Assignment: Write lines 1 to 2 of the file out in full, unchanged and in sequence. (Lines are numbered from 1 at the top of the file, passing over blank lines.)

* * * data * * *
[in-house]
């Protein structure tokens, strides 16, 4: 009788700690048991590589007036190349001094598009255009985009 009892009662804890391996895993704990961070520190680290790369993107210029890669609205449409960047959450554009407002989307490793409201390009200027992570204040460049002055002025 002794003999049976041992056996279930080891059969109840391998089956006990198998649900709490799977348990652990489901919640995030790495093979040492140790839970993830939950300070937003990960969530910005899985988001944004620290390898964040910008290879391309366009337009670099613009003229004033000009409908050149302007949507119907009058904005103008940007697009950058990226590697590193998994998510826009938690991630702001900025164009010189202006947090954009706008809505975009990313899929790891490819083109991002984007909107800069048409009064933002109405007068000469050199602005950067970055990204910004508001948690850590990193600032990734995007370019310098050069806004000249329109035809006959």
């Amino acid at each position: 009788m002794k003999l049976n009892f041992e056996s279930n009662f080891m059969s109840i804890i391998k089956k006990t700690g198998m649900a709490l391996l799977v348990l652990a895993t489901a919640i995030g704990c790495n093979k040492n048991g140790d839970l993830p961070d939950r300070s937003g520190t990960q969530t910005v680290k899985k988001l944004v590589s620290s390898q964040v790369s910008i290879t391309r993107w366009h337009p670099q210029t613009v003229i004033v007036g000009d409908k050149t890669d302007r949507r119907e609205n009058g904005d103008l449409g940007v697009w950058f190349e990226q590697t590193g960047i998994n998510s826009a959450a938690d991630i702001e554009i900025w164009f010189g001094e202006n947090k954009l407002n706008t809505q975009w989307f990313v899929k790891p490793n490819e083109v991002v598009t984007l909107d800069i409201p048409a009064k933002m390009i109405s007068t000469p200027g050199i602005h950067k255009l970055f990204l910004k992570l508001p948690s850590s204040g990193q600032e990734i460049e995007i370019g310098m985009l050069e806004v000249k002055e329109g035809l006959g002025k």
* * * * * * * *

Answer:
[in-house]
């Protein structure tokens, strides 16, 4: 009788700690048991590589007036190349001094598009255009985009 009892009662804890391996895993704990961070520190680290790369993107210029890669609205449409960047959450554009407002989307490793409201390009200027992570204040460049002055002025 002794003999049976041992056996279930080891059969109840391998089956006990198998649900709490799977348990652990489901919640995030790495093979040492140790839970993830939950300070937003990960969530910005899985988001944004620290390898964040910008290879391309366009337009670099613009003229004033000009409908050149302007949507119907009058904005103008940007697009950058990226590697590193998994998510826009938690991630702001900025164009010189202006947090954009706008809505975009990313899929790891490819083109991002984007909107800069048409009064933002109405007068000469050199602005950067970055990204910004508001948690850590990193600032990734995007370019310098050069806004000249329109035809006959």